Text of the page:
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MemberOctober 2, 2023 at 10:45 pm
Sorry Alex, this time you’ve managed to avoid mansplaining as I am a man; you have only been unpleasant and condescending. Never fear though, your previous comments such as “stick to its knitting” and “diversity is important but not a diversity of competence” makes your misogyny and cultural prejudice clear enough. Which is at odds with the ‘binder letter’, which reads, in part, “ensuring an appropriate balance of representation, accountability and diversity on the Board of Directors for all categories of stakeholders”.
One of the basics of rules of order is one follows the agenda and format once that agenda and format have been moved, seconded, and passed, as occurred at the meeting. You insisted on doing things your way and prefacing your questions with lengthy monologues and opinions, which were not necessary to ask the questions. As the chair repeatedly indicated there was opportunity for comments after the questions, so you ignoring the format was unnecessary and unwelcome. You say, “your viewpoint notwithstanding”, however I warrant that Pedro would agree, along with many members who feel you waste the time of the assembly.
Re: “Zoom and Teams”; this section of your comment clearly demonstrates your lack of technology and technology professionals.
As for CIRA making the platform work, CIRA was not operating the backend software, it was the third-party vendor. In addition, I am waiting to see if, based on the request in the evaluation survey by members such as myself who request it, there is a post-mortem on what was the source of issues with the platform. For myself, I suspect it is related to the ongoing cyber-attacks against Canadian targets, particularly in Ottawa. (It’s been enough of a problem to make into the mainstream news).
Re: CIRA’s mission. And here we go with the innuendo and allegations that CIRA is being mismanaged. The funny thing is, as a member of local NFP organizations, and closely following the local council, I have seen kinds of belief systems around supposed corruption and self-serving behaviour. It’s especially egregious in the case of an NFP where I volunteer, and am a member, where I have witnessed how the Executive Director has dedicated her life to the mission of the NFP, going far ‘above and beyond’ what is expected of an ED and the compensation package she receives.
In any event, the point is you seem to believe yourself to be a superior expert in law and business, and yet are making the same errors as folks with no business or legal knowledge.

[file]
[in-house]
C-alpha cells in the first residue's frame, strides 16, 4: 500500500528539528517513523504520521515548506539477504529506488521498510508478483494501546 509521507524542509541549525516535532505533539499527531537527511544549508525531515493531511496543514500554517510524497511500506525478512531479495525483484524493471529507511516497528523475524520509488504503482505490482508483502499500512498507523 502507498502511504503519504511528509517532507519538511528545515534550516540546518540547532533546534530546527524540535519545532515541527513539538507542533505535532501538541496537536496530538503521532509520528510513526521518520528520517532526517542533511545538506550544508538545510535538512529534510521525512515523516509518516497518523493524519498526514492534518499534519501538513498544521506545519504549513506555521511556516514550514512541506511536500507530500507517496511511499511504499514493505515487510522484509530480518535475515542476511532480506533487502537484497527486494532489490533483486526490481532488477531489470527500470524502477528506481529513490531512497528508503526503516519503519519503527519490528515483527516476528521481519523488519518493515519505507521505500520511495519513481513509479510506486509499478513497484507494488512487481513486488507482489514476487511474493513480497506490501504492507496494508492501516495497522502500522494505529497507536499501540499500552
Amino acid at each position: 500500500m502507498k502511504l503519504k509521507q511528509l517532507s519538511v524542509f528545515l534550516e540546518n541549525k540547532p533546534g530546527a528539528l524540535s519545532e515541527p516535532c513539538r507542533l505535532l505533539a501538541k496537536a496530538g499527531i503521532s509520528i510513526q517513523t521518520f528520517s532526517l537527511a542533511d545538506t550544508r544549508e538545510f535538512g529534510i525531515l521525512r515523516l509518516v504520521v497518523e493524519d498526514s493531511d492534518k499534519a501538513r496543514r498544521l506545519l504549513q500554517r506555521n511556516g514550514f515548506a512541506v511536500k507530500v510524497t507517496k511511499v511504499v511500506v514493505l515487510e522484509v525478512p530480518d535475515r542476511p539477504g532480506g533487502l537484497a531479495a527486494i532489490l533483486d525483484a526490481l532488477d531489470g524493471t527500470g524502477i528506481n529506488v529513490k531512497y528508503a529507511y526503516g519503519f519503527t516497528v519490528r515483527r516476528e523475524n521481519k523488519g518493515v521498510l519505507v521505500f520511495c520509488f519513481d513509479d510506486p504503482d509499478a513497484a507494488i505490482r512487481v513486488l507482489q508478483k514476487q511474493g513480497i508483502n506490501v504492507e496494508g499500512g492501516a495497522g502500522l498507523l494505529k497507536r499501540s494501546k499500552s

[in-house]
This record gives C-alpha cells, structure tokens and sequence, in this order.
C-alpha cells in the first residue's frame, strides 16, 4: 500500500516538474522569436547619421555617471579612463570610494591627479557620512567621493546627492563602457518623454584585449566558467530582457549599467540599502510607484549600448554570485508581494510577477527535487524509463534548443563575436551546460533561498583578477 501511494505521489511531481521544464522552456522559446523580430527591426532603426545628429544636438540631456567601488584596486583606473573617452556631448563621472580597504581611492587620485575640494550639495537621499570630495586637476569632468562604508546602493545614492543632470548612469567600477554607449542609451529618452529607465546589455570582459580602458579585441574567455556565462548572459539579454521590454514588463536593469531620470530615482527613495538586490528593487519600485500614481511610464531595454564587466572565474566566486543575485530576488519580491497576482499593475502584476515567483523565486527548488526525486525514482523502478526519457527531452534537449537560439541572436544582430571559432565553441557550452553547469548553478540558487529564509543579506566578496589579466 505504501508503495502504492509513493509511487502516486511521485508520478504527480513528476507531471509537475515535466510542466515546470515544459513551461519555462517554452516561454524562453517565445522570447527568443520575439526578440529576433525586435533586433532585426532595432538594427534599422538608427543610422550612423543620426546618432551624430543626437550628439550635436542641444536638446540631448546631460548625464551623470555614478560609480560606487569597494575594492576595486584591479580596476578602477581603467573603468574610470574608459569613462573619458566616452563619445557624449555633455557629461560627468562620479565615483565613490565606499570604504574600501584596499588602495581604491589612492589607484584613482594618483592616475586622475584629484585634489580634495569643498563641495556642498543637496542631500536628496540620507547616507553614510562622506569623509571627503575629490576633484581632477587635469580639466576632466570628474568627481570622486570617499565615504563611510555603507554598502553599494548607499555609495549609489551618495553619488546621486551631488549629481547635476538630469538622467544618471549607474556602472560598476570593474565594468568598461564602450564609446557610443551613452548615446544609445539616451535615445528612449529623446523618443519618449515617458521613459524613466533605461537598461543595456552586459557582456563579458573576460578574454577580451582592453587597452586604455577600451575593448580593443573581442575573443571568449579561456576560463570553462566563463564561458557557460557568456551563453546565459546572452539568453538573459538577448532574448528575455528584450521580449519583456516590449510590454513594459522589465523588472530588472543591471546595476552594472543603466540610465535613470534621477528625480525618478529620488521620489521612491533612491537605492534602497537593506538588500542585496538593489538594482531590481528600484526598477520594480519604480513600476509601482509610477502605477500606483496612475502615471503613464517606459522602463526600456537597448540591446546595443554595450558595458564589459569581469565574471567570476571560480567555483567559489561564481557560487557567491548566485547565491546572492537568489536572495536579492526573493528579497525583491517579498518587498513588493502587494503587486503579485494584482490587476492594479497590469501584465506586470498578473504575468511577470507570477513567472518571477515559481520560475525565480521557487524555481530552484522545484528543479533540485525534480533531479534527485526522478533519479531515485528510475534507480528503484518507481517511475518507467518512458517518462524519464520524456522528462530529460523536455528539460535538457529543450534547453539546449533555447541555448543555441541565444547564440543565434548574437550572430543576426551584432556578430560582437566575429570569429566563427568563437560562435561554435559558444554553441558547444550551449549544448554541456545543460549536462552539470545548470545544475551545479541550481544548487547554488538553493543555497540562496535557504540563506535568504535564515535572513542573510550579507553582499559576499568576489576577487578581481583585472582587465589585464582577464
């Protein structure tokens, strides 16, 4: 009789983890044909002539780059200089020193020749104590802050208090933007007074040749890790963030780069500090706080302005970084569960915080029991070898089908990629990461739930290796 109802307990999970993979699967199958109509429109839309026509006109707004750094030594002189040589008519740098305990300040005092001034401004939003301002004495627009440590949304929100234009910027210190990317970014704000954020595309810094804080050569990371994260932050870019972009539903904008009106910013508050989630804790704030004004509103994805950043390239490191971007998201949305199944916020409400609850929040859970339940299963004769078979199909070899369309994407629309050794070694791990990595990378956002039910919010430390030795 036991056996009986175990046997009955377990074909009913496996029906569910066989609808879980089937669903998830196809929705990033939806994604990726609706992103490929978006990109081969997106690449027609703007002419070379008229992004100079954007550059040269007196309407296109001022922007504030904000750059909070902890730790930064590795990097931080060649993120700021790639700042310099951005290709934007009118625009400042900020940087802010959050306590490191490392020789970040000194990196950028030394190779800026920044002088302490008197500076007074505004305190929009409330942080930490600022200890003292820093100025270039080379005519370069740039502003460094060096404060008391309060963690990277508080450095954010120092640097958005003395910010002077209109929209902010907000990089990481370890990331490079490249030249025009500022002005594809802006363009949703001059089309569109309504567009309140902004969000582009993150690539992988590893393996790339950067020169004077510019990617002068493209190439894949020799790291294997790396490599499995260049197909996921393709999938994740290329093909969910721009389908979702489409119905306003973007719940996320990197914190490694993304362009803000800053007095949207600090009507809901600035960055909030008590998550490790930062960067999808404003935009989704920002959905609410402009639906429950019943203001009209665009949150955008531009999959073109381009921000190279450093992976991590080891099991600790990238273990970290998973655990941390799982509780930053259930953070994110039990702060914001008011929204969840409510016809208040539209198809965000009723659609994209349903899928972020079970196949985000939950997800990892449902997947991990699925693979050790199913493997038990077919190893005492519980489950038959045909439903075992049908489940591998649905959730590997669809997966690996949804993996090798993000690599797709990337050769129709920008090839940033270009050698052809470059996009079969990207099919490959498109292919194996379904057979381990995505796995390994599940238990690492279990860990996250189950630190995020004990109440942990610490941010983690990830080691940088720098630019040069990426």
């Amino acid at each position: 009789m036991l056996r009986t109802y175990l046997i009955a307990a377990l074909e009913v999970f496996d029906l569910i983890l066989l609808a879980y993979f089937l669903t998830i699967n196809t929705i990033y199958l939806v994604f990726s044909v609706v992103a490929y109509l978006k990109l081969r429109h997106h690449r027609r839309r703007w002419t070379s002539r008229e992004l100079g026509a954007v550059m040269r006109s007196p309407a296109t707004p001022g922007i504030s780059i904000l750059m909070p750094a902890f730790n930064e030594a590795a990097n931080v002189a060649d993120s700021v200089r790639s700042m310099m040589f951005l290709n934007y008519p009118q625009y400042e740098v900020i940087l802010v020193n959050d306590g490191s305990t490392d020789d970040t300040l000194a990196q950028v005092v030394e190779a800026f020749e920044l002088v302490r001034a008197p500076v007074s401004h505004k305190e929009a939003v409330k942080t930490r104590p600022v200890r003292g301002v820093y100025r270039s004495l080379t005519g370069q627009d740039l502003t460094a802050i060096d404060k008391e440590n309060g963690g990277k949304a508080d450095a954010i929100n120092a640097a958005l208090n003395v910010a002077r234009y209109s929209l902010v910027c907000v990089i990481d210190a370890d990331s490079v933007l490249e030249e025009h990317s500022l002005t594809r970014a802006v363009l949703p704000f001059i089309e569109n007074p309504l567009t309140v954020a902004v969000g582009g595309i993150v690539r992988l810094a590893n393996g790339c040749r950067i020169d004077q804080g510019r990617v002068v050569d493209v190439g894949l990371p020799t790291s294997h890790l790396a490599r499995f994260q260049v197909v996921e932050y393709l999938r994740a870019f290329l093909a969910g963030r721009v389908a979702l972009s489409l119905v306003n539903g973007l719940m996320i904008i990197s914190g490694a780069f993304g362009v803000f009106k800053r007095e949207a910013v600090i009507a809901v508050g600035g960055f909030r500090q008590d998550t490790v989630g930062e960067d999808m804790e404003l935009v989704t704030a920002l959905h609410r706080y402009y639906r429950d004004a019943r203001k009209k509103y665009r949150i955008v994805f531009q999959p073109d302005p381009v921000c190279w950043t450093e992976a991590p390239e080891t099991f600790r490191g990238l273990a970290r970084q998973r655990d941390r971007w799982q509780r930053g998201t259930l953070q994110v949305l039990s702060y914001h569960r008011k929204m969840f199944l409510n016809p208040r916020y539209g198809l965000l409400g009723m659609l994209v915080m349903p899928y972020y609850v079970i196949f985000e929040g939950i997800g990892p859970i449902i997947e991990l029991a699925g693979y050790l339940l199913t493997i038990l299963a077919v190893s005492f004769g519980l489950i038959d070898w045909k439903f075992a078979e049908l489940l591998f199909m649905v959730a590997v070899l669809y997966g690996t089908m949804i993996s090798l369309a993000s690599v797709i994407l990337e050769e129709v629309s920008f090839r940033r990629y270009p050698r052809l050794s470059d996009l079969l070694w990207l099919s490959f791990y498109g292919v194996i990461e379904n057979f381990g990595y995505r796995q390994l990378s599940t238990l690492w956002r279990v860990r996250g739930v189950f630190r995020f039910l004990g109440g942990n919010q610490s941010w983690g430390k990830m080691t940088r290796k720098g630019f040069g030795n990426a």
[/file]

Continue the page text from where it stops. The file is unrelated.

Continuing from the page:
You, as a self-identified expert, ought to be aware it takes more than a random person saying, “those numbers are too high”, and when given an explanation, claiming that it’s a bogus answer and a cover-up.
Now, if you have reasonable comparators (comparing CIRA to the YMCA, for example would not work), and there are many issues which significantly out-of-line, you begin to have a case for doing more investigation.
Likewise, with CEO compensation, I may have the political view that CEO and executives are more highly compensated than is close to fair, but I also understand that finding talent is highly competitive, and that unless the membership gives clear direction (e.g. a motion made and accepted at the AGM) around changing the basis for setting CEO compensation, the standard and norm for setting compensation is a committee such as the ‘Compensation and Review’ committee, sometimes with advice from a third-party consultant.
Further, I note that in 2020 the motion: “CIRA should disclose NEO compensation – base salary, all bonuses, all benefits, and including severance package – of all executives reporting to the CEO earning a total annual compensation greater than $150,000 as set out in CIRA’s annual statements.” was defeated by the membership at the AGM.
Finally, it is common practise with local NFPs to have such a committee and to protect privacy of the exective team, so I strongly question your claims around norms and standards in this area. If anything, I would argue that this is an area of public discussion and debate, and that the outcome and choice is not clear at this time.
 To be clear, having competent board members is important; that is not the issue. The issue is your implication that ‘outsider’ groups are inherently not as competent and are only being considered for diversity reasons, rather than the reality that when candidates are of similar qualifications, that it is valid to seek a range of backgrounds and experiences.